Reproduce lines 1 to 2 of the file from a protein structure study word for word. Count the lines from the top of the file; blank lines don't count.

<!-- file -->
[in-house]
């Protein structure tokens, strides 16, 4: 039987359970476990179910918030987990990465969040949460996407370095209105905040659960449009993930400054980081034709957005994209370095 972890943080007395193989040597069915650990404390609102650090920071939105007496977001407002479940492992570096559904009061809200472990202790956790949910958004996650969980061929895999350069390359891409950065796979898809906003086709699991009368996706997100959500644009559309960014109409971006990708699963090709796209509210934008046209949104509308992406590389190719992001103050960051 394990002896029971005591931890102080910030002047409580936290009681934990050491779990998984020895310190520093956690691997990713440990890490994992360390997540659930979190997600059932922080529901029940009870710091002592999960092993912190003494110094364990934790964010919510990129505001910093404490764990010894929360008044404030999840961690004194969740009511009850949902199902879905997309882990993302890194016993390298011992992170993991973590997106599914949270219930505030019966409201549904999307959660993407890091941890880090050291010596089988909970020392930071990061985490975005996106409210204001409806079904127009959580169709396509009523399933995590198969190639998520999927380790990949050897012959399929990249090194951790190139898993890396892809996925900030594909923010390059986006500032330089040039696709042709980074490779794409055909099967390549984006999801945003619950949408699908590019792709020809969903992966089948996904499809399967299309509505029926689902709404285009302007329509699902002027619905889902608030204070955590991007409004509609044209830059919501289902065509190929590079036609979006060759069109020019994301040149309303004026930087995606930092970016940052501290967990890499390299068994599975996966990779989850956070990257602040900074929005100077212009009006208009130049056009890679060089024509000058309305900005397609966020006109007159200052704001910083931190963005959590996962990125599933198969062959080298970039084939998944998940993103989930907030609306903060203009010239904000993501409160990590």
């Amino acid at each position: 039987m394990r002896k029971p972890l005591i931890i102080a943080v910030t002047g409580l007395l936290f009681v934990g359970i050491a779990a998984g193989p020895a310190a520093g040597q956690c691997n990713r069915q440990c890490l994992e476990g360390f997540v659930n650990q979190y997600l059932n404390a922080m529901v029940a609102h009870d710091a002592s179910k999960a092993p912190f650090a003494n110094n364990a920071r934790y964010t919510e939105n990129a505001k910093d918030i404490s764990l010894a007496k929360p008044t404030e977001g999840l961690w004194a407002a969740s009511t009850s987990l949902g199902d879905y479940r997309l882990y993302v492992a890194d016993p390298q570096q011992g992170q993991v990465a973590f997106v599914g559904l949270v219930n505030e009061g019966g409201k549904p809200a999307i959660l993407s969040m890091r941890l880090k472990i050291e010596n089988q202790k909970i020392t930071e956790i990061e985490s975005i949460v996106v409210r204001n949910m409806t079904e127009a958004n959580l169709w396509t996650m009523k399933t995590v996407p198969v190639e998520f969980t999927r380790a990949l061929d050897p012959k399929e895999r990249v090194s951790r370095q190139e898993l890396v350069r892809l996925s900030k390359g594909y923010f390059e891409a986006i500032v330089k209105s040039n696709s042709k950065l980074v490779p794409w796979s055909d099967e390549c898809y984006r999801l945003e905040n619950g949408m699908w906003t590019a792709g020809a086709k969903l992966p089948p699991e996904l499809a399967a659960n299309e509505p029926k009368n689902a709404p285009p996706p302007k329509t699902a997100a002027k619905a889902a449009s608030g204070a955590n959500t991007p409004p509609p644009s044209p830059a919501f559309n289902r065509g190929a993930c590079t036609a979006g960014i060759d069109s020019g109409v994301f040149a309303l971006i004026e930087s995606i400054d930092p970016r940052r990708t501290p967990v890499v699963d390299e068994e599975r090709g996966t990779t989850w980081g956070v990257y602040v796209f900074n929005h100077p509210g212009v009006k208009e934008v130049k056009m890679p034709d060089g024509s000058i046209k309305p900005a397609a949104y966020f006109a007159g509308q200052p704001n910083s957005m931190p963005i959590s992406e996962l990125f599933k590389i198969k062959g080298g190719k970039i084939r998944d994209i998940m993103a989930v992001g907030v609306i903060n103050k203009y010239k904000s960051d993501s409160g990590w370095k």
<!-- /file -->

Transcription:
[in-house]
């Protein structure tokens, strides 16, 4: 039987359970476990179910918030987990990465969040949460996407370095209105905040659960449009993930400054980081034709957005994209370095 972890943080007395193989040597069915650990404390609102650090920071939105007496977001407002479940492992570096559904009061809200472990202790956790949910958004996650969980061929895999350069390359891409950065796979898809906003086709699991009368996706997100959500644009559309960014109409971006990708699963090709796209509210934008046209949104509308992406590389190719992001103050960051 394990002896029971005591931890102080910030002047409580936290009681934990050491779990998984020895310190520093956690691997990713440990890490994992360390997540659930979190997600059932922080529901029940009870710091002592999960092993912190003494110094364990934790964010919510990129505001910093404490764990010894929360008044404030999840961690004194969740009511009850949902199902879905997309882990993302890194016993390298011992992170993991973590997106599914949270219930505030019966409201549904999307959660993407890091941890880090050291010596089988909970020392930071990061985490975005996106409210204001409806079904127009959580169709396509009523399933995590198969190639998520999927380790990949050897012959399929990249090194951790190139898993890396892809996925900030594909923010390059986006500032330089040039696709042709980074490779794409055909099967390549984006999801945003619950949408699908590019792709020809969903992966089948996904499809399967299309509505029926689902709404285009302007329509699902002027619905889902608030204070955590991007409004509609044209830059919501289902065509190929590079036609979006060759069109020019994301040149309303004026930087995606930092970016940052501290967990890499390299068994599975996966990779989850956070990257602040900074929005100077212009009006208009130049056009890679060089024509000058309305900005397609966020006109007159200052704001910083931190963005959590996962990125599933198969062959080298970039084939998944998940993103989930907030609306903060203009010239904000993501409160990590």